Prospective business owners who plan to form their business in Texas may consider whether to form a corporation or organize a limited liability company, or LLC, in that state. Laws with regard to business formation vary from state to state. In Texas, corporations and LLCs have specific differences with regard to management, operations, owner liability and taxation.
With an LLC, the owners, called members, have the flexibility to choose their management structure. The owners can themselves manage the company, called member-managed, or use other non-owner managers, called manager-managed. On the other hand, a Texas corporation has a board of directors that's responsible for managing the corporation, and can choose specific officers to manage the day-to-day operations of the corporation. A corporation's shareholders -- equivalent to LLC members -- have a passive role in which they only vote on issues that substantially affect the corporation, like a merger with another corporation or an amendment to the corporation’s bylaws.
Another significant difference between Texas corporations and LLCs is how the respective businesses operate. An LLC, again, has flexibility in this arena. Texas law does not require LLC members or managers to adhere to rigid corporate formalities. No requirement exists for managers or members to record minutes at meetings, for example, and Texas law encourages but does not require the execution of an operating agreement which functions similarly to corporate bylaws. However, corporations, under Texas law, must follow rigid corporate formalities, such as maintaining written minutes at all meetings involving shareholders and directors, and maintaining records of all books and accounts.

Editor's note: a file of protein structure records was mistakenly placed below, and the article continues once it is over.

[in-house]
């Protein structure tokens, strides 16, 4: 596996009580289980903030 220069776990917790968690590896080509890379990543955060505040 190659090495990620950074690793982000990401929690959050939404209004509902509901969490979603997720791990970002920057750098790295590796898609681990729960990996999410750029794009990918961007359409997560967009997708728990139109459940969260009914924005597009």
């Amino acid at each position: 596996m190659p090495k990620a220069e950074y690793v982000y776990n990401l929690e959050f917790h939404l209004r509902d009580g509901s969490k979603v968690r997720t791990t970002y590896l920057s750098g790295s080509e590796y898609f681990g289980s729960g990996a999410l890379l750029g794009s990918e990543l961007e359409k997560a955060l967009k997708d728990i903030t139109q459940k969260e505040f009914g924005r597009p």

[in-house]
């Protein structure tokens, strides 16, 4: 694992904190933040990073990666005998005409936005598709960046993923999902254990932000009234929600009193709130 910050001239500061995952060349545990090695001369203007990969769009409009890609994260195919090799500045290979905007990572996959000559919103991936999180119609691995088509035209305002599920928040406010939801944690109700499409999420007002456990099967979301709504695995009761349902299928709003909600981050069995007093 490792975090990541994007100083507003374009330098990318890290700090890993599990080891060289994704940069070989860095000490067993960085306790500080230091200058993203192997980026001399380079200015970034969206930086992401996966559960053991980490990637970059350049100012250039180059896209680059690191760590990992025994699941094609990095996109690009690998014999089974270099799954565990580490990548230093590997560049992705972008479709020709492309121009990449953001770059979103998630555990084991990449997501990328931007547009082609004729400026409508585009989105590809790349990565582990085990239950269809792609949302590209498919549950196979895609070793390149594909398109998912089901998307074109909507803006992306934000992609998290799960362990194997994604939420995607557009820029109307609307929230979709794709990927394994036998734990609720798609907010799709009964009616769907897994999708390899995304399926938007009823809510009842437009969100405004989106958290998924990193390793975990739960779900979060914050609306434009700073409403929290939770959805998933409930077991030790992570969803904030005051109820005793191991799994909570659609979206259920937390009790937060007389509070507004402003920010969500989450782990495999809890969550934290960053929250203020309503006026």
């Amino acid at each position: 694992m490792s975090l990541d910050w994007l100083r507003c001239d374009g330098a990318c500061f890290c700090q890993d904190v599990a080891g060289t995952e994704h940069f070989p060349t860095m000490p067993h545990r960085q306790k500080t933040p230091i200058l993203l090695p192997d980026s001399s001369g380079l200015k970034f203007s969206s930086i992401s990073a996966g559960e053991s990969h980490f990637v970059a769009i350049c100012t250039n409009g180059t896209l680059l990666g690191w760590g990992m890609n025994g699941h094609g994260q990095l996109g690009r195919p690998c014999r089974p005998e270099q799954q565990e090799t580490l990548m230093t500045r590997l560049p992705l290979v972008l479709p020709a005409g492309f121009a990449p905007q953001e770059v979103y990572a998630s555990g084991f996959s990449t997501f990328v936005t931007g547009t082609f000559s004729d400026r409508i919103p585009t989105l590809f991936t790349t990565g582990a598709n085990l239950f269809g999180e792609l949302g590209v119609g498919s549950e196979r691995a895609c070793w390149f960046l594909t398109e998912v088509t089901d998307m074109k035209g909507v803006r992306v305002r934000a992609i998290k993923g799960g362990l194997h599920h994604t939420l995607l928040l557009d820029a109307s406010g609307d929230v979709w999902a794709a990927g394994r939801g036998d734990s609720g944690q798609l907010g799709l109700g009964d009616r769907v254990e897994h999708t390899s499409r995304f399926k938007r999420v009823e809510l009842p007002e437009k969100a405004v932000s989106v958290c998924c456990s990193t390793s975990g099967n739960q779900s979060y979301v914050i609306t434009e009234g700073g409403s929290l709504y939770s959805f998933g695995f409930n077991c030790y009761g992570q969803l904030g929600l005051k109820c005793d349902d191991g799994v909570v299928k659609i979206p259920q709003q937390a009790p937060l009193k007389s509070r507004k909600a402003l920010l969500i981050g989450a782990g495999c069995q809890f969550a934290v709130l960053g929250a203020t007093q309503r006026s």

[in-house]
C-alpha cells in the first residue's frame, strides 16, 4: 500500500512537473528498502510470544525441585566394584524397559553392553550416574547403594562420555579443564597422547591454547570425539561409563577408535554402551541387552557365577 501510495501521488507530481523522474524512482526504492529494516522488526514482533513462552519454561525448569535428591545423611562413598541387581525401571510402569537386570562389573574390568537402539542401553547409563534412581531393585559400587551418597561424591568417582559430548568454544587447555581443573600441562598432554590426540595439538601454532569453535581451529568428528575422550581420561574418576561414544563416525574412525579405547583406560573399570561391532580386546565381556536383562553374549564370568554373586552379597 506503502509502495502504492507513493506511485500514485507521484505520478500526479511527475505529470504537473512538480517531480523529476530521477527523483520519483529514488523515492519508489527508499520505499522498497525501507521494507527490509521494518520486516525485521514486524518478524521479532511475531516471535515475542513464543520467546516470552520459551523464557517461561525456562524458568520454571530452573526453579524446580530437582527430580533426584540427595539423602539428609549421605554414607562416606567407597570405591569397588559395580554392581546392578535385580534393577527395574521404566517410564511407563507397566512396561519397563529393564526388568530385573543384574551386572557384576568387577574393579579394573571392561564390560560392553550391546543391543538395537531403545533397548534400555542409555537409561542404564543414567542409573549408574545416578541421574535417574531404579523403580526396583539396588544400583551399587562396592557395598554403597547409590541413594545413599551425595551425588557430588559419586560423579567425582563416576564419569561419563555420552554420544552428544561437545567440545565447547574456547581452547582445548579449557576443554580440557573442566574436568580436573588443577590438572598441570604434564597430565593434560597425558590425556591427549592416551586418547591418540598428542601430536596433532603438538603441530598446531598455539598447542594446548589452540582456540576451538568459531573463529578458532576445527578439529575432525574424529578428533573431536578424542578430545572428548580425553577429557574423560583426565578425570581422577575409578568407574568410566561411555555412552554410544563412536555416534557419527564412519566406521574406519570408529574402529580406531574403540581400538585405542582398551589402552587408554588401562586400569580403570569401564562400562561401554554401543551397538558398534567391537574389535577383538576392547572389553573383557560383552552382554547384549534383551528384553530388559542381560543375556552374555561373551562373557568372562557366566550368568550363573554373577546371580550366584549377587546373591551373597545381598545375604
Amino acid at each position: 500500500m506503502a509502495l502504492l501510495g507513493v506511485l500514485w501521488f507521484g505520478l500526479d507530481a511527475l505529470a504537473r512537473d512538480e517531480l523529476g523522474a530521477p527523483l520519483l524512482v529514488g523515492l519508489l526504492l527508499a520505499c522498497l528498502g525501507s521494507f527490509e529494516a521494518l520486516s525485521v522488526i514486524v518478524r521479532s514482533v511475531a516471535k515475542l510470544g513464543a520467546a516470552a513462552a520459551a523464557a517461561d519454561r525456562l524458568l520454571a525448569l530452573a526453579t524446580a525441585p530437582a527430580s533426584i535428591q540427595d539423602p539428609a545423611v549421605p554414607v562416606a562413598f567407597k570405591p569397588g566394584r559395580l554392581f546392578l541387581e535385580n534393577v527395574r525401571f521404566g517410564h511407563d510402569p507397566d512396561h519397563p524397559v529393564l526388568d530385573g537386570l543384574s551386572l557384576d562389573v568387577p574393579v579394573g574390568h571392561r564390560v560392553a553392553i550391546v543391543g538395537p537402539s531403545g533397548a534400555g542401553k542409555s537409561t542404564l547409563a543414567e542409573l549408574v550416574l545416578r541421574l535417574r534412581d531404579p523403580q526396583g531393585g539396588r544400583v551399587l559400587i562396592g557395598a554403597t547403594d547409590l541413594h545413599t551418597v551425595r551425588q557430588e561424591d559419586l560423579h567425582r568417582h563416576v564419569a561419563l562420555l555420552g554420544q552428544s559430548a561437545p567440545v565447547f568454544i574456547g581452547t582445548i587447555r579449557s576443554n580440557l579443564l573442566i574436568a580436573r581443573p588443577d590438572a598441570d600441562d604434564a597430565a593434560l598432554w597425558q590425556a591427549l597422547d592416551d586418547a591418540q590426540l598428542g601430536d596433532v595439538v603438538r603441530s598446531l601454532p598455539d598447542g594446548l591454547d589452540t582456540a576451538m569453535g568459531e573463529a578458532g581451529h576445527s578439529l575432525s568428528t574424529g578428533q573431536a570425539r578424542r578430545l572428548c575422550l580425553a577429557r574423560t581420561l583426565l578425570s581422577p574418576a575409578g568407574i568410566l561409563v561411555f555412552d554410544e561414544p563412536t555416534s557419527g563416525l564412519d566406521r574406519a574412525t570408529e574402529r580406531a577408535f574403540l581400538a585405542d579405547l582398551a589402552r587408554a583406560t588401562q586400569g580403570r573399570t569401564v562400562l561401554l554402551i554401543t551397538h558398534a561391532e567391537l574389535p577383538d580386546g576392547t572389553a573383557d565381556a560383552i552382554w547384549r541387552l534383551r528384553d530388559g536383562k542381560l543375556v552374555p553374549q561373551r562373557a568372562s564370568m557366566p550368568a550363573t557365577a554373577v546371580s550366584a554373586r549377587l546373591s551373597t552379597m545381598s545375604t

Texas corporations and LLCs do have limited liability in common. In both business entities, the members or shareholders are protected by what the law calls the “corporate veil” that generally shields owners from personal liability for the actions of the business. In addition, both a corporation and an LLC are considered separate legal entities and can acquire debts in their own name. Therefore, the owners are not usually held liable for the debts of the business. However, Texas courts can “pierce" the corporate veil of both corporations and LLCs in specific cases of fraud or misrepresentation by the owners.
LLC members can elect how they want to get taxed because the IRS does not have a specific tax classification for LLCs. LLCs can choose partnership taxation, where the losses and profits “flow through” to the individual members, or elect to get taxed as a corporation. Most LLCs, however, typically elect partnership taxation because getting taxed like a corporation involves what critics call “double taxation,” where the corporation itself gets taxed on any profits and the shareholders also get taxed from any profit they receive from the corporation.